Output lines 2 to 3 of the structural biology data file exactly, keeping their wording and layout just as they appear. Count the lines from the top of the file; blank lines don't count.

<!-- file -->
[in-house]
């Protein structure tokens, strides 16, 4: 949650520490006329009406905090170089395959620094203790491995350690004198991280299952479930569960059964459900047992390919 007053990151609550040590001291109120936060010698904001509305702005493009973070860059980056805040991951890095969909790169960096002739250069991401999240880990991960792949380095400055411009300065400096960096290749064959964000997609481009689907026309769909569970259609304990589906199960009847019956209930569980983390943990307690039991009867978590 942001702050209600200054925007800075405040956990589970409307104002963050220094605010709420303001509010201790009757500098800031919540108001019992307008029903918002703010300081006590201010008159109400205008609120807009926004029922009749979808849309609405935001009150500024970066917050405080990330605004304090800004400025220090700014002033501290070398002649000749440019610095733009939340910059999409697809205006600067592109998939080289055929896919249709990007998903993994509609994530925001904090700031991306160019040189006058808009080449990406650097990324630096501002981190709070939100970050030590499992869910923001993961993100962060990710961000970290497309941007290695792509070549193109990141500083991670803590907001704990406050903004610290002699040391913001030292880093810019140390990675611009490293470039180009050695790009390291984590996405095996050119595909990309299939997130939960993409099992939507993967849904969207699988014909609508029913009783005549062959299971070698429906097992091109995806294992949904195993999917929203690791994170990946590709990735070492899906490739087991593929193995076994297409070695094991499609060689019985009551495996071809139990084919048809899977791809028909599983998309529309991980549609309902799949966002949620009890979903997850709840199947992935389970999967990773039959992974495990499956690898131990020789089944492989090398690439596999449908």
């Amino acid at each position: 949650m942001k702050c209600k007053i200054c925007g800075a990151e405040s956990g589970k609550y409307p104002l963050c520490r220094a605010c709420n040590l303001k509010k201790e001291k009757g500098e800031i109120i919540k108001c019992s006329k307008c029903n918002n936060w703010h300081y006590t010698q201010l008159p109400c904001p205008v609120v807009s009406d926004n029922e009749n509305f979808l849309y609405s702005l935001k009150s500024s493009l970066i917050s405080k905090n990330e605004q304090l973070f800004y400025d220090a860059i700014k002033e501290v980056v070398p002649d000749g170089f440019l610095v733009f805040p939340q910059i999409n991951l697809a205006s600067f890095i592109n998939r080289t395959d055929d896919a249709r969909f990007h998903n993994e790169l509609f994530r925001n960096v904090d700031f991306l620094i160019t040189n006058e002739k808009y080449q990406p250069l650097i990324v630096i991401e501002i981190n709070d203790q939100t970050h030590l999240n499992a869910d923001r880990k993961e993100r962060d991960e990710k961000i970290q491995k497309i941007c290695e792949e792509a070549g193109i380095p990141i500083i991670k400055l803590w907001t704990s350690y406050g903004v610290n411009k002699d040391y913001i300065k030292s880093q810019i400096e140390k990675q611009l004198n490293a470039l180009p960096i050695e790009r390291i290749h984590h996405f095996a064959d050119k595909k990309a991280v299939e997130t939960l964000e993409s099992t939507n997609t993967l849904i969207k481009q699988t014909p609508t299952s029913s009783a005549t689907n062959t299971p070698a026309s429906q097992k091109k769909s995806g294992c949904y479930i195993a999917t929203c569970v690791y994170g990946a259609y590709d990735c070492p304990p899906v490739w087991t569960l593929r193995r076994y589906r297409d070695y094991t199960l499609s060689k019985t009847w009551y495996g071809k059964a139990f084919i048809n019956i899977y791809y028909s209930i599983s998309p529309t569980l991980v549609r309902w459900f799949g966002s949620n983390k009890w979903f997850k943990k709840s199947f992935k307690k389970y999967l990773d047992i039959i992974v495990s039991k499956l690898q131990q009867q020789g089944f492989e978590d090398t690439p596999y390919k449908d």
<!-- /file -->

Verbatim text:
């Protein structure tokens, strides 16, 4: 949650520490006329009406905090170089395959620094203790491995350690004198991280299952479930569960059964459900047992390919 007053990151609550040590001291109120936060010698904001509305702005493009973070860059980056805040991951890095969909790169960096002739250069991401999240880990991960792949380095400055411009300065400096960096290749064959964000997609481009689907026309769909569970259609304990589906199960009847019956209930569980983390943990307690039991009867978590 942001702050209600200054925007800075405040956990589970409307104002963050220094605010709420303001509010201790009757500098800031919540108001019992307008029903918002703010300081006590201010008159109400205008609120807009926004029922009749979808849309609405935001009150500024970066917050405080990330605004304090800004400025220090700014002033501290070398002649000749440019610095733009939340910059999409697809205006600067592109998939080289055929896919249709990007998903993994509609994530925001904090700031991306160019040189006058808009080449990406650097990324630096501002981190709070939100970050030590499992869910923001993961993100962060990710961000970290497309941007290695792509070549193109990141500083991670803590907001704990406050903004610290002699040391913001030292880093810019140390990675611009490293470039180009050695790009390291984590996405095996050119595909990309299939997130939960993409099992939507993967849904969207699988014909609508029913009783005549062959299971070698429906097992091109995806294992949904195993999917929203690791994170990946590709990735070492899906490739087991593929193995076994297409070695094991499609060689019985009551495996071809139990084919048809899977791809028909599983998309529309991980549609309902799949966002949620009890979903997850709840199947992935389970999967990773039959992974495990499956690898131990020789089944492989090398690439596999449908």
């Amino acid at each position: 949650m942001k702050c209600k007053i200054c925007g800075a990151e405040s956990g589970k609550y409307p104002l963050c520490r220094a605010c709420n040590l303001k509010k201790e001291k009757g500098e800031i109120i919540k108001c019992s006329k307008c029903n918002n936060w703010h300081y006590t010698q201010l008159p109400c904001p205008v609120v807009s009406d926004n029922e009749n509305f979808l849309y609405s702005l935001k009150s500024s493009l970066i917050s405080k905090n990330e605004q304090l973070f800004y400025d220090a860059i700014k002033e501290v980056v070398p002649d000749g170089f440019l610095v733009f805040p939340q910059i999409n991951l697809a205006s600067f890095i592109n998939r080289t395959d055929d896919a249709r969909f990007h998903n993994e790169l509609f994530r925001n960096v904090d700031f991306l620094i160019t040189n006058e002739k808009y080449q990406p250069l650097i990324v630096i991401e501002i981190n709070d203790q939100t970050h030590l999240n499992a869910d923001r880990k993961e993100r962060d991960e990710k961000i970290q491995k497309i941007c290695e792949e792509a070549g193109i380095p990141i500083i991670k400055l803590w907001t704990s350690y406050g903004v610290n411009k002699d040391y913001i300065k030292s880093q810019i400096e140390k990675q611009l004198n490293a470039l180009p960096i050695e790009r390291i290749h984590h996405f095996a064959d050119k595909k990309a991280v299939e997130t939960l964000e993409s099992t939507n997609t993967l849904i969207k481009q699988t014909p609508t299952s029913s009783a005549t689907n062959t299971p070698a026309s429906q097992k091109k769909s995806g294992c949904y479930i195993a999917t929203c569970v690791y994170g990946a259609y590709d990735c070492p304990p899906v490739w087991t569960l593929r193995r076994y589906r297409d070695y094991t199960l499609s060689k019985t009847w009551y495996g071809k059964a139990f084919i048809n019956i899977y791809y028909s209930i599983s998309p529309t569980l991980v549609r309902w459900f799949g966002s949620n983390k009890w979903f997850k943990k709840s199947f992935k307690k389970y999967l990773d047992i039959i992974v495990s039991k499956l690898q131990q009867q020789g089944f492989e978590d090398t690439p596999y390919k449908d």